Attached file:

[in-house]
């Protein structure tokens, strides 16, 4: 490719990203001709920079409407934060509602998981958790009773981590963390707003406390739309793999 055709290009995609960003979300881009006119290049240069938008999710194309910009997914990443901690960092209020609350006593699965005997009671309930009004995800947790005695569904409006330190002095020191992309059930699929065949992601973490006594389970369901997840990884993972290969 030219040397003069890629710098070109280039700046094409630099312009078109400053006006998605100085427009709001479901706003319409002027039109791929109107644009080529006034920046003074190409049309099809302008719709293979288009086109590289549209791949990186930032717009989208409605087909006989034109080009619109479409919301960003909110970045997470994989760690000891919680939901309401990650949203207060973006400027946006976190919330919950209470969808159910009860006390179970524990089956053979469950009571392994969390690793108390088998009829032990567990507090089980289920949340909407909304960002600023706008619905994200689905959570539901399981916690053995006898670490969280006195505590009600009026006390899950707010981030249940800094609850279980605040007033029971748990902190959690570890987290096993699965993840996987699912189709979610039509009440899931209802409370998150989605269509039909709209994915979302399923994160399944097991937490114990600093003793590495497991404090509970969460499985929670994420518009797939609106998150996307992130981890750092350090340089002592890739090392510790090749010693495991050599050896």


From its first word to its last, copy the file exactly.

[in-house]
């Protein structure tokens, strides 16, 4: 490719990203001709920079409407934060509602998981958790009773981590963390707003406390739309793999 055709290009995609960003979300881009006119290049240069938008999710194309910009997914990443901690960092209020609350006593699965005997009671309930009004995800947790005695569904409006330190002095020191992309059930699929065949992601973490006594389970369901997840990884993972290969 030219040397003069890629710098070109280039700046094409630099312009078109400053006006998605100085427009709001479901706003319409002027039109791929109107644009080529006034920046003074190409049309099809302008719709293979288009086109590289549209791949990186930032717009989208409605087909006989034109080009619109479409919301960003909110970045997470994989760690000891919680939901309401990650949203207060973006400027946006976190919330919950209470969808159910009860006390179970524990089956053979469950009571392994969390690793108390088998009829032990567990507090089980289920949340909407909304960002600023706008619905994200689905959570539901399981916690053995006898670490969280006195505590009600009026006390899950707010981030249940800094609850279980605040007033029971748990902190959690570890987290096993699965993840996987699912189709979610039509009440899931209802409370998150989605269509039909709209994915979302399923994160399944097991937490114990600093003793590495497991404090509970969460499985929670994420518009797939609106998150996307992130981890750092350090340089002592890739090392510790090749010693495991050599050896």